* Euro up 0.1 pct vs dollar, yen before ZEW survey
* Dollar soft before Fed decision on Wednesday
* Swedish crown falls after rate cut, lower rate path
By Laurence Fletcher
LONDON, Dec 17 (Reuters) - The euro rose against the dollar on Tuesday as investors anticipated an improved reading in German economic sentiment while uncertainty about a Federal Reserve decision on bond-buying kept the dollar in tight ranges.
A firmer reading from the German ZEW economic sentiment survey, due at 1000 GMT, will likely support the euro, while a lower-than-forecast number could see it give up recent gains . On Monday a German PMI survey beat expectations.
The euro rose 0.1 percent against the dollar to $1.3772. The common currency also stayed within reach of a five-year peak against the yen, rising about 0.1 percent to 141.82 yen.
The euro also rose against the Swedish crown after the Riksbank cut the repo rate as expected. The crown fell to a session low of 9.0791 per euro in high volumes after the central bank struck a dovish note by lowering the rate path.
The single currency has shrugged off some poor recent economic data - particularly in France - to surprise many analysts and move higher since the summer.
A key driver has been tighter money markets, as banks repay cheap European Central Bank loans. Liquidity usually tightens towards the end of the year anyway, when banks hold off from lending to each other.
This year, another factor driving euro strength is European banks repatriating funds to shore up their capital bases before an ECB Asset Quality Review (AQR). EU banks reduced their assets by 817 billion euros between December 2011 and June 2013, according to the European Banking Authority.
"(Euro/dollar) above $1.35 is not fundamentally justified if you look at what's happening in the U.S. and Europe. But underlying flows are euro-positive," said Carl Hammer, chief currency strategist at SEB in Stockholm.
"Obviously everyone is waiting for the Fed decision. We are looking for the Fed to initiate cautious tapering," he said. He expects bond-buying to be reduced by $5-10 billion and the unemployment threshold - when the Fed would consider raising interest rates - to be lowered to 6 percent.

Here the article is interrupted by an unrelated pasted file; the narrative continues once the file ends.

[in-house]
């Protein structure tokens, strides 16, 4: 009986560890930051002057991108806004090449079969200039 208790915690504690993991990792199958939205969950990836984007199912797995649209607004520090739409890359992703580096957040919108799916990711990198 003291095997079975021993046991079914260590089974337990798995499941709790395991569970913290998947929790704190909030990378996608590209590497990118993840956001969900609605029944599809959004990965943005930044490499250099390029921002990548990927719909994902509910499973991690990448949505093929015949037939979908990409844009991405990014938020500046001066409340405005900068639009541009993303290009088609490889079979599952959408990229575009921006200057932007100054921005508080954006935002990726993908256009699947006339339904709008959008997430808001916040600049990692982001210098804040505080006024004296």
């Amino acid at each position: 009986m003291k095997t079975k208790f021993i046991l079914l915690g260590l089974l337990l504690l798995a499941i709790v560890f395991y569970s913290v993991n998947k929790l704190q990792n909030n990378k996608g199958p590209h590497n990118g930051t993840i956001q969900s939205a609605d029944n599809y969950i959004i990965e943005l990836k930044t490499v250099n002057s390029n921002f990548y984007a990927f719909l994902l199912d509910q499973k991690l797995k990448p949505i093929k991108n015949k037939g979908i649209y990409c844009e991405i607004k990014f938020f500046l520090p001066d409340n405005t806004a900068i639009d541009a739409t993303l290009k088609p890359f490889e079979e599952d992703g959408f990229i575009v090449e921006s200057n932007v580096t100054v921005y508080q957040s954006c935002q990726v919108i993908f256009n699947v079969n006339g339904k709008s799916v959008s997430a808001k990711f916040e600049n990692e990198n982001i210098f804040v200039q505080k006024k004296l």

The Fed begins its latest two-day policy meeting on Tuesday. A majority of economists polled by Reuters expect it to taper its huge bond-buying programme in March, although the odds on a move this month or next have shortened after a run of upbeat data.
The dollar, which hit a five-year high of 103.925 yen on Friday, was down marginally at 102.97 yen. There was talk among traders of options expiring at the 103 yen level, which could help keep the Japanese currency at these levels.
U.S. economic data continues to suggest improving prospects, with industrial production posting its biggest increase in a year in November, finally pushing industrial output above its pre-recession peak.
"Some of the momentum that we saw in some currencies, like dollar/yen, euro, sterling, it seems to have faded at the moment, which could be partly going into year-end with less liquidity and some profit-taking, which could be limiting moves," said Mitul Kotecha, head of global foreign exchange strategy for Credit Agricole in Hong Kong.
The Australian dollar fell 0.2 percent to $0.8934, heading back towards the more-than-three-month low it hit on Friday, after the release of the minutes of the Reserve Bank of Australia's Dec. 3 policy meeting. The RBA said the Aussie is still uncomfortably high despite the fact it has weakened noticeably over the past month.
Australia's government has also abandoned any intentions of returning to a budget surplus and predicted deficits for the next decade without spending cuts.